One of the many incidents that inspired me to start my own company took place when I directed training inside a large telecom company.
One day, the regional call center director of our company, I’ll refer to him as “Dave”, called me into his office. “Jack,” he said, “there’s a problem with the new hire training.”
His declaration surprised me. We had recently reengineered our call center training program for new hires using an integrated method I developed and still refer to as Chunk Training. Despite the rather unimaginative name, the Chunk Training method had been fueling a wonderfully effective onboarding program. New front-line agents were learning the material well and demonstrating a solid command of the skills at a rapid rate. Supervisors on the call center floor were reporting back that their agents were more prepared to take calls now than at any time in the past. Call quality scores and individual agent customer satisfaction scores were trending higher.
“Okay, what’s the problem?” I asked Dave.
I remember Dave’s response like I had heard it just yesterday: “Jack, it looks like our turnover rate during the first six weeks has increased, and we [note the use of the royal “we”] have determined that our new agents are having too much fun during the training. You are setting their expectations too high. What I mean is that when the agents hit the floor, they expect too much, and the call center supervisors just can’t deliver at that level. So we want you to go back to the prior new hire training method where expectations are lower and the agents don’t have as much fun during their training.”
This sounded completely ridiculous to me, and I started to laugh. I thought to myself Dave surely must be joking … but he wasn’t. He was dead serious.
After regaining my composure, I suggested an alternative solution: “Why don’t we put the supervisors through a new training program and improve their skills so they have the ability to meet the new agent expectations and to coach the new hires with the new skills?”
He reflected on this for a moment, looking at me silently, then curtly answered: “No. Go back to the old method of training and take the fun out.”
I remember walking away from this exchange convinced the company had little hope of success if people with the power and authority to support real change, like Dave, were making decisions like this one.
Not long after this confrontation, I had the opportunity to chat with the company’s chief marketing officer. I asked him for his honest assessment of the call center’s overall performance in terms of supporting his team’s marketing efforts. His opinion was that the call center struggled to fully unlock the value of the marketing department’s ideas and offerings. In essence, an otherwise fantastic marketing plan had to be “dumbed down” for the call center when it came to execution on the front line.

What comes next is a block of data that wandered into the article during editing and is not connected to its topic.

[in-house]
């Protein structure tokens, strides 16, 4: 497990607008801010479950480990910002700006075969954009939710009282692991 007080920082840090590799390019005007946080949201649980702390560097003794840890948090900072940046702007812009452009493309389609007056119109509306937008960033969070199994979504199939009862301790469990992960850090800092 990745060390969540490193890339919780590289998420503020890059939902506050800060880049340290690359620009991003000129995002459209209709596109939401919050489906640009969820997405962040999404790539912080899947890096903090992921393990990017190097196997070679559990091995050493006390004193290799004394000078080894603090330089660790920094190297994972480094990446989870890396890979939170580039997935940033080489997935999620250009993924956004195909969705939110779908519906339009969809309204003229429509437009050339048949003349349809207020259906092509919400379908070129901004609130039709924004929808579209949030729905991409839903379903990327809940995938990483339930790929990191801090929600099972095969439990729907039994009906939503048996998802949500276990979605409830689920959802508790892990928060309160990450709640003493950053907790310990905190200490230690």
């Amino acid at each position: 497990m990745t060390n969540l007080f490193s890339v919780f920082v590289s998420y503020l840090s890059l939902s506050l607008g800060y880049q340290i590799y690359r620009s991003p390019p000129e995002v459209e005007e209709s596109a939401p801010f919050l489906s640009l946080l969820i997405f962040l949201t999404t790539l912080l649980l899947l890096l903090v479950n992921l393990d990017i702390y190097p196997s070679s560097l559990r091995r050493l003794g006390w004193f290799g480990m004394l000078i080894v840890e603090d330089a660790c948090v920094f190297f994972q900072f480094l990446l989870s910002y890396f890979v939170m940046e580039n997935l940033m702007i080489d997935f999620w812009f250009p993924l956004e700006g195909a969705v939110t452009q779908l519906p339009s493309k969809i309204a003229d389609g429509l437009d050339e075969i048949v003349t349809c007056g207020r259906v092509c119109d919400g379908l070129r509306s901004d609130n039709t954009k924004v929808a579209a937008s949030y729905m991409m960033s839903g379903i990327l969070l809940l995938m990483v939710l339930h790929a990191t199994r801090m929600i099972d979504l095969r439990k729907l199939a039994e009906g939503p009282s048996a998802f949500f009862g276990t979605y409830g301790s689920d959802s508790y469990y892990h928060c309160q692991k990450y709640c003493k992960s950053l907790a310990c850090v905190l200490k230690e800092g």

When I started hearing the leaders of our organization talk like this, I wondered about the day-to-day experiences of our front-line agents. What changes were they seeing and feeling? What could training do to help this organization boost its performance and outcomes with customers?
So I started listening … really listening … to our agents. Dozens of them. And here’s what they were telling me:
“Jack, I feel chained to my desk and forced to read scripts that don’t come anywhere close to really addressing the customers’ questions and frustrations. But if I don’t follow the scripts, I will get low call quality scores, and then I’ll get fired. They measure my AHT, ASA, ATT, ACW, schedule adherence, call compliance, auxiliary time. I even have to ask permission to go to the restroom!”
The verses varied, but the agents’ song was the same across the board.
I knew there was a better way, and I knew what needed to be done. But I needed leadership’s permission to implement it inside our organization. Unfortunately, that was just not going to happen at this company.
Not surprisingly, this company’s Net Promoter Score at the time was in negative territory, approximately -25, and a Chapter 11 bankruptcy filing was on its way.
The extent to which a call center is ultimately successful is driven primarily by the actions and behaviors of those with leadership and management responsibility and authority. This means much more than constant monitoring of and managing service levels, average handle time and other key performance indicators.
Call center leaders need to determine the culture and targeted outcomes of the call center. Leaders must also know how to set expectations for outcomes and behaviors in a realistic, reachable manner and know how to hold managers and supervisors respectfully accountable for meeting goals and objectives. And call center leaders need to have high-level familiarity with and be supportive of any call center performance initiatives, and they need to demonstrate leadership presence – the front-line is watching!